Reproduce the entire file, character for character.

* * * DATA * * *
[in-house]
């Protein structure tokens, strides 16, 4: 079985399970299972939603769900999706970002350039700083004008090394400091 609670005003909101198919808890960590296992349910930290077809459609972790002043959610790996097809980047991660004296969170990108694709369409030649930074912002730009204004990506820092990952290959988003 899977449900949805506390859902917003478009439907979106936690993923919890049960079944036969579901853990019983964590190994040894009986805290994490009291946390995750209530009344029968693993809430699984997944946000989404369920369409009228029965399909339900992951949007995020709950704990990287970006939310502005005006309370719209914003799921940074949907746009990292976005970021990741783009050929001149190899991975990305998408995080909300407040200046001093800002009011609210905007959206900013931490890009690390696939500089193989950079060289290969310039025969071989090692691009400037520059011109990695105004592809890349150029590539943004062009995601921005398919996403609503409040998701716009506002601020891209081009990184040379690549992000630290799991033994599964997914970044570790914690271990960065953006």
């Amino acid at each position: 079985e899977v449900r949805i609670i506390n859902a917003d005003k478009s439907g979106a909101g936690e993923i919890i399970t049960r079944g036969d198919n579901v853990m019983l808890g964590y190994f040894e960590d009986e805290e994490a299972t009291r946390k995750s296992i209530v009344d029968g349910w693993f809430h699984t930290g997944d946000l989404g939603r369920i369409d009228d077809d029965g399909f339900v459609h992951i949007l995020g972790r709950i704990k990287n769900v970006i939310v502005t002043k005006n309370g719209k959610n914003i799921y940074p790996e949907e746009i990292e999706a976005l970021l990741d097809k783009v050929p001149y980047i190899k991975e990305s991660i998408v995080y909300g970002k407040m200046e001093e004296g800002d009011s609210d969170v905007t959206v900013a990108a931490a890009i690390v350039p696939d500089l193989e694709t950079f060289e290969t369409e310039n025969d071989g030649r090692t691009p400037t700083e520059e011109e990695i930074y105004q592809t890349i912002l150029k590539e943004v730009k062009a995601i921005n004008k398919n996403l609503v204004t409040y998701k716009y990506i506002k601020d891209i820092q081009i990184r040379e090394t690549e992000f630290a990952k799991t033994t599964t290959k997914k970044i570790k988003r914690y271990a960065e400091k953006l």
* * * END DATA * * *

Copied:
[in-house]
């Protein structure tokens, strides 16, 4: 079985399970299972939603769900999706970002350039700083004008090394400091 609670005003909101198919808890960590296992349910930290077809459609972790002043959610790996097809980047991660004296969170990108694709369409030649930074912002730009204004990506820092990952290959988003 899977449900949805506390859902917003478009439907979106936690993923919890049960079944036969579901853990019983964590190994040894009986805290994490009291946390995750209530009344029968693993809430699984997944946000989404369920369409009228029965399909339900992951949007995020709950704990990287970006939310502005005006309370719209914003799921940074949907746009990292976005970021990741783009050929001149190899991975990305998408995080909300407040200046001093800002009011609210905007959206900013931490890009690390696939500089193989950079060289290969310039025969071989090692691009400037520059011109990695105004592809890349150029590539943004062009995601921005398919996403609503409040998701716009506002601020891209081009990184040379690549992000630290799991033994599964997914970044570790914690271990960065953006």
């Amino acid at each position: 079985e899977v449900r949805i609670i506390n859902a917003d005003k478009s439907g979106a909101g936690e993923i919890i399970t049960r079944g036969d198919n579901v853990m019983l808890g964590y190994f040894e960590d009986e805290e994490a299972t009291r946390k995750s296992i209530v009344d029968g349910w693993f809430h699984t930290g997944d946000l989404g939603r369920i369409d009228d077809d029965g399909f339900v459609h992951i949007l995020g972790r709950i704990k990287n769900v970006i939310v502005t002043k005006n309370g719209k959610n914003i799921y940074p790996e949907e746009i990292e999706a976005l970021l990741d097809k783009v050929p001149y980047i190899k991975e990305s991660i998408v995080y909300g970002k407040m200046e001093e004296g800002d009011s609210d969170v905007t959206v900013a990108a931490a890009i690390v350039p696939d500089l193989e694709t950079f060289e290969t369409e310039n025969d071989g030649r090692t691009p400037t700083e520059e011109e990695i930074y105004q592809t890349i912002l150029k590539e943004v730009k062009a995601i921005n004008k398919n996403l609503v204004t409040y998701k716009y990506i506002k601020d891209i820092q081009i990184r040379e090394t690549e992000f630290a990952k799991t033994t599964t290959k997914k970044i570790k988003r914690y271990a960065e400091k953006l």